Principles of Operation

The NI facilities can offer measurement hours for both internal and external users. Short research plan and an ethics statement for human research is required. Each unit offers training and may require participation in courses for safety and basic skills for operating the local infrastructure (e.g., MEG introduction, MRI safety, TMS training). Infrastructure personnel assists the users upon request and the infrastructures offer the best possible complementary measurement capabilities, such as physiological and behavioral monitoring and responses devices and stimulation systems, when needed. We aim to streamline online reservation and user documentation systems, as well as common scientific and financial reporting policies.

New partners may be included based on international recognition, complementary expertise to existing partners, and established open access practices and common principles of operation, outlined above. For further information or questions on practical matters, please contact the coordinating group members or operative personnel of NI.

Contact Information

Coordinating group of the NEUROIMAGING research infrastructure

(January 2022: NEUROIMAGING agreement is currently being reformed and, thus, this list states the last operational steering group)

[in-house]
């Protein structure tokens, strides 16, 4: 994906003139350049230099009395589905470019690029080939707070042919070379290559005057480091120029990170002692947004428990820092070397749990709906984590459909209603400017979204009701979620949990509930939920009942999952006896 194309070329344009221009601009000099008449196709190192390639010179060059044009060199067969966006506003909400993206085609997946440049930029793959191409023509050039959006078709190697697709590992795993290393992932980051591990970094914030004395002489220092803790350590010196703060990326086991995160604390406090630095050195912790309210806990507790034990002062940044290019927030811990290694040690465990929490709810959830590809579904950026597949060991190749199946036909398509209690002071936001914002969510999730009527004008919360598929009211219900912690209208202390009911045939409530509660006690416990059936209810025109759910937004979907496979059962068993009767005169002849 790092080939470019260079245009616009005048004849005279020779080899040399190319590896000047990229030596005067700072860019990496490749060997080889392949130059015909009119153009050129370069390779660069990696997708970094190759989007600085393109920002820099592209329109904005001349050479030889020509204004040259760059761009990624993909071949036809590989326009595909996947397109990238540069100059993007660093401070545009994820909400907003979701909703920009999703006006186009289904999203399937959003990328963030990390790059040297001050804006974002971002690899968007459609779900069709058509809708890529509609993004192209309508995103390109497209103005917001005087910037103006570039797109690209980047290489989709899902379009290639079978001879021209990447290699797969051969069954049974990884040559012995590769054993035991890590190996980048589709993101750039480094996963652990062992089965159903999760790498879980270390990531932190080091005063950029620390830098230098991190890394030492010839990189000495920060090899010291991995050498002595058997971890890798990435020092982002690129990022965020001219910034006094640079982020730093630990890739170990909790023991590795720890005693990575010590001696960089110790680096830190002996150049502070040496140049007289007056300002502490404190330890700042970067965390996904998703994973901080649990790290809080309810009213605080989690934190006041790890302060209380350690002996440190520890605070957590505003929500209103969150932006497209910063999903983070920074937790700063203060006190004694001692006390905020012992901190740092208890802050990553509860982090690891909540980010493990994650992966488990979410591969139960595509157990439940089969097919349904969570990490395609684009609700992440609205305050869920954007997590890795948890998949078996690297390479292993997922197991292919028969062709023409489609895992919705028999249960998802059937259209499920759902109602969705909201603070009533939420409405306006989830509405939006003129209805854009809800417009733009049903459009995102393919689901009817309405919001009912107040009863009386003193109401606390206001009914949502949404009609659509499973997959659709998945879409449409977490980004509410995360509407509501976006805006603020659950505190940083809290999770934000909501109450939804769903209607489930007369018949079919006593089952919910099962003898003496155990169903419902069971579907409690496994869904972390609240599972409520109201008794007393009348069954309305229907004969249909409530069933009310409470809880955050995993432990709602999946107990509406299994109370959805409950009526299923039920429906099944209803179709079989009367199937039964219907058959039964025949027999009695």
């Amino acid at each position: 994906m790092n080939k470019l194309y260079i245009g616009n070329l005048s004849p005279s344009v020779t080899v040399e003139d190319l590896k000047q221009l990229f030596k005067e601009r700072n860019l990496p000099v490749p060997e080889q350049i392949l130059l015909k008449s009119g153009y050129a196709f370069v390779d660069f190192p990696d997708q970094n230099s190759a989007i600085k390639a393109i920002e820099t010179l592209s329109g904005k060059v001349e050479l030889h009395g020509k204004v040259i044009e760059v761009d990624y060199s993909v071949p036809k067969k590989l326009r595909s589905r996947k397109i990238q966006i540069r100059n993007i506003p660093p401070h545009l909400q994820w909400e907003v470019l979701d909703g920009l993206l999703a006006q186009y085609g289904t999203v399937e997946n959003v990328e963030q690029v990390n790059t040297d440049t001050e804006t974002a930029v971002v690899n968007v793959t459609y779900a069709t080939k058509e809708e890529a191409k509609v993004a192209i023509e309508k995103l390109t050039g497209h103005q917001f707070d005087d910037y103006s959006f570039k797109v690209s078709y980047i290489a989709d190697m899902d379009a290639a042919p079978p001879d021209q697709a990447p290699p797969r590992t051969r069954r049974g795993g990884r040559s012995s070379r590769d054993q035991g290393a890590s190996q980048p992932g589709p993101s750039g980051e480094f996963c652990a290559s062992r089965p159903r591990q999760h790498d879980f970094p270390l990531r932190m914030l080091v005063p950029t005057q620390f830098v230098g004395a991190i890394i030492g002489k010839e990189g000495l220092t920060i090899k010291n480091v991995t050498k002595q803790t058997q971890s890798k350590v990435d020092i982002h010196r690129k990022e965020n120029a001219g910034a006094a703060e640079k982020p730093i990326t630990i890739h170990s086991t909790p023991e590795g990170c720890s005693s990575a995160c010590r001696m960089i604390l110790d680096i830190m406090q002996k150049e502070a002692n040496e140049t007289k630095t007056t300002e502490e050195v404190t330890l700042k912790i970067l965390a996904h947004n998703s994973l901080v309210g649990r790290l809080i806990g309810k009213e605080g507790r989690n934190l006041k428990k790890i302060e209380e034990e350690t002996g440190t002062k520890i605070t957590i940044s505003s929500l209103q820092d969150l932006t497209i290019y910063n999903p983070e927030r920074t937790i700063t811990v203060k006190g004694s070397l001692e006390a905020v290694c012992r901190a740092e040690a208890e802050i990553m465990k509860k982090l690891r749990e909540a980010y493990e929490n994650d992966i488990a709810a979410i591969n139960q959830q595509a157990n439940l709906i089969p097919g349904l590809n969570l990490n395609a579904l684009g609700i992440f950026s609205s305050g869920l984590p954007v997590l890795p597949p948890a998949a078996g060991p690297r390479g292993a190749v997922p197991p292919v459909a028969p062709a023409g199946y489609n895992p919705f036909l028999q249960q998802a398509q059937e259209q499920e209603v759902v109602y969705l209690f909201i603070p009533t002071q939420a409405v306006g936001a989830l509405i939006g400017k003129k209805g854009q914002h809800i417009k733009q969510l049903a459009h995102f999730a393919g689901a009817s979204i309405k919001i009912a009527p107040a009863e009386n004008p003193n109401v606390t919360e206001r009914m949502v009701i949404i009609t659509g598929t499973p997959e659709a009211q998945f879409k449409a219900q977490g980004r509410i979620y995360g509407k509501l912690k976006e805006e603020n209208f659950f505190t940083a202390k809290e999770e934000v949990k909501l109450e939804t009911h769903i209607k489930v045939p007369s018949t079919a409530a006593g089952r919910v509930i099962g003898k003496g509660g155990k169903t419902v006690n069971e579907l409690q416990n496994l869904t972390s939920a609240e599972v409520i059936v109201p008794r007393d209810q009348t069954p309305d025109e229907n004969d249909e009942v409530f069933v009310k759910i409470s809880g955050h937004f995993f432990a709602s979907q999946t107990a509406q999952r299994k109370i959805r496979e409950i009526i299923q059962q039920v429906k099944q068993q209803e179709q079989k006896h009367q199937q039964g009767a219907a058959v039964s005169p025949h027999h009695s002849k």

Aalto University
Lampinen Jouko
Salmelin Riitta
Mäkijärvi Markku
Haaksiluoto Erika
University of Helsinki
Alho Kimmo
Vanhatalo Sampsa

Operative personnel of NEUROIMAGING

Aalto NeuroImaging
Jousmäki Veikko
Auranen Toni
Renvall Hanna
Montonen Juha
Tolvanen Tuomas

Research Highlights

2018 (total of 54 publications)

2017 (total of 45 publications)

2016 (total of 49 publications)

2015 (total of 68 publications)

2014 (total of 48 publications)

2013 (total of 57 publications)

Annual Reports

Annual highlights/report of the NEUROIMAGING research infrastructure in pdf-format:

NEUROIMAGING Annual Report 2018
NEUROIMAGING Annual Report 2017
NEUROIMAGING Annual Report 2016
NEUROIMAGING Annual Report 2015
NEUROIMAGING Annual Report 2014
NEUROIMAGING Annual Report 2013
NEUROIMAGING Annual Report 2012
NEUROIMAGING Annual Report 2011